The cycling season is coming to a close now, there are only two major races left to be decided. Namely, Paris-Tours on October 11th and one of the five monument classic races, the Tour of Lombardy taking place the following weekend. For the cycling addict out there, there’s not much else between now and the dawn of Team Sky and The Shack at the Tour Down Under next January. Although, the ‘off-season’ has gotten steadily shorter over the last few years. There was a time when the first major race of the season was Het Volk, now known as Het Nieuwsblad at the end of February. Now, races in January and February like the Tour Down Under, Tour of Qatar and the Tour of California are all televised and provide cycling fans with some very early tasters (although the California stage race has since been moved).
Surely, it’s this gradual extension of the season that has seen a shift from riders such as Seán Kelly who competed all year round to most of the riders in the current peloton who, more and more, are aiming to peak for only one or two races of the season.
So what to watch on the indoor trainer between Damiano Cunego winning Lombardy again and next January? There’s always the vault of cycling DVDs you might have amassed down through the years. Why not throw on Marco Pantani dancing his way to the Giro-Tour double in 1998 when the Tour visited Ireland, or how about watching Gilbert Duclos-Lassalle pipping Franco Ballerini by a few millimetres at the finish of Paris-Roubaix in 1993?
For those who don’t have the luxury of an extensive DVD collection, one of the other options available is to subscribe to Cycling.tv and dip into their back catalogue of the last two seasons of racing. While their database of races since 2008 is extensive, I’ve been a Cycling.tv subscriber for the last 12 months and I would not be quick to recommend it to anyone. I paid my $60 for the Premium package last year and was under the impression that I would be able to view the following races:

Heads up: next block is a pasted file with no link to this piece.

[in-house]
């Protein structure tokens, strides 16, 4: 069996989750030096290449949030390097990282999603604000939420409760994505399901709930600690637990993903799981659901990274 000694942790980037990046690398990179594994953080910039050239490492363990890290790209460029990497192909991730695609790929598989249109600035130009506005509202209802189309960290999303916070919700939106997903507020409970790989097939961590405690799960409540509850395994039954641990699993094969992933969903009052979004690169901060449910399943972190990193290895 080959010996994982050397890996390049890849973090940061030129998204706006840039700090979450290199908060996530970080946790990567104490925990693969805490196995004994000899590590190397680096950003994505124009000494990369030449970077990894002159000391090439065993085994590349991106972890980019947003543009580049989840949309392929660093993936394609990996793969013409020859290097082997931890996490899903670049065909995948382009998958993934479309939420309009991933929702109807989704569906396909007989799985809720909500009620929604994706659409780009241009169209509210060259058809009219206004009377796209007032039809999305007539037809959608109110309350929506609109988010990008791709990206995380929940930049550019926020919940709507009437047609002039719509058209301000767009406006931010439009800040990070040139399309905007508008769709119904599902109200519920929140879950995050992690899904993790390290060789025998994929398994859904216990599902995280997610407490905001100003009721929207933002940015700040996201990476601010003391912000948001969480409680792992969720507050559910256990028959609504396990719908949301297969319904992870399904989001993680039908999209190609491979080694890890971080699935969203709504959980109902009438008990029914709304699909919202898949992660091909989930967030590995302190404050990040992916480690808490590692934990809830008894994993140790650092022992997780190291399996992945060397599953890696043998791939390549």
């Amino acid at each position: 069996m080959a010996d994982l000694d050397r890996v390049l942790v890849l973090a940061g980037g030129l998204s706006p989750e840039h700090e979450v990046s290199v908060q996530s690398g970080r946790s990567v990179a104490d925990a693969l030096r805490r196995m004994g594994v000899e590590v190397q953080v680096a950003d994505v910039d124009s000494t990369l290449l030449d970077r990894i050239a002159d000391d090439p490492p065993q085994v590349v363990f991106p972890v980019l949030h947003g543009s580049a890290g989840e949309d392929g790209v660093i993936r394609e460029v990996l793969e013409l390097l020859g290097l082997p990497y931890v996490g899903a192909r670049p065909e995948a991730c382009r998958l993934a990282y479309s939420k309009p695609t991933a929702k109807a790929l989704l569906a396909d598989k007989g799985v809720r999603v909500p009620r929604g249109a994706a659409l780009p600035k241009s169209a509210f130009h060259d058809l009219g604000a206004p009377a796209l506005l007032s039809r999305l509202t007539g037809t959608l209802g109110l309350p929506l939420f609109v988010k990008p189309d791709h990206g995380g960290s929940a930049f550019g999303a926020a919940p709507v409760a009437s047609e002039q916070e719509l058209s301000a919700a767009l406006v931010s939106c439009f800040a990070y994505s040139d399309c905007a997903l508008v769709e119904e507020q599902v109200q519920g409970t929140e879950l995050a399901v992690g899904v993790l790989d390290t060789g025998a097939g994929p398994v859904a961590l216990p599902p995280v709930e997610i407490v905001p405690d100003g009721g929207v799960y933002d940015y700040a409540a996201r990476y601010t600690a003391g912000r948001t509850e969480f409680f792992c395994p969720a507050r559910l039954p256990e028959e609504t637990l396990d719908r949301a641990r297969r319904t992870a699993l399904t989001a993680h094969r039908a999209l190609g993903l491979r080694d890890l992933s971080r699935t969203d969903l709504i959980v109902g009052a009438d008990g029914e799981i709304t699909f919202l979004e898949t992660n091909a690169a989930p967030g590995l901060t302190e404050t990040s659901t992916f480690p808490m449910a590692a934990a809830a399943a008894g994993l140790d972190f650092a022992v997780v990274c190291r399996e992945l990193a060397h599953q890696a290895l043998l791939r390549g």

|Tour Down Under||E3 Prijs Vlaanderen||Amstel Gold|
|Tour of California||Brabantse Pijl||Fleche Wallone|
|Het Volk||3 Days of De Panne||Liege Bastogne Liege|
|Kuurne Brussells Kuurne||Tour of Flanders||Tour of Romandie|
|Paris-Nice||Gent Wevelgem||Dauphiné Libere|
|Tirreno-Adriatico||Paris Roubaix||Tour de Suisse|
|Dwars Door Vlaanderen||Scheldeprijs||Eneco Tour|
I was happy as Larry, $60 (or €41) seemed a reasonable price to pay for all these races. However as the season wore on it became more and more apparent that a lot of the races that I was ‘subscribed’ to were in fact only available to subscribers in North America. A detail which the people at cycling.tv conveniently neglected to mention during the sign-up process. Most of the races that were geo-restricted were the stage races, in fact, the only stage race on the above list that were available to Premium subscribers in Europe was the Eneco Tour. This meant that out of a promised total of 70 days racing, European viewers were in fact only allowed to watch 20. Furthermore, the countries in which the races are available are only revealed one or two days before each race. This was very frustrating. There are ways to unblock any geo-restrictions that may be in place on a web stream, but they only work from home, they’re usually not able to penetrate the firewalls in place in college or work, which is where I was for most of the live racing.
Of the races that were actually available to me, I found the commentary by Magnus Backstedt, Brian Smith, Anthony McCrossan and Martin McCrossan (who strangely has changed his name to Marty McDonald) to be very insightful. However, on days when I was allowed to watch the racing, there were constant network issues, sometimes whole races passed me by while I tried incessantly to log on without success. Throughout the season, confronted with a whole host of races I thought I had paid for but couldn’t watch, I discovered on the internet a vibrant community committed to providing links to streams of live races. The most notable and best website being Cycling Fans. They have constant updates on what to watch and how to watch it. Often the commentary can be in French or Italian which can be slightly annoying. But equally as often the commentary will be in English, and if you’re really lucky, providing the commentary will be a guy called Matt Keenan who I find to be the best in the business. All of this means that I will not be subscribing to cycling.tv for next season (although I believe cancelling payment is no easy task). Most definitely, I’ll be keeping faith with the team at Cycling Fans to provide me with my live racing. So, 105 days till the Tour Down Under then…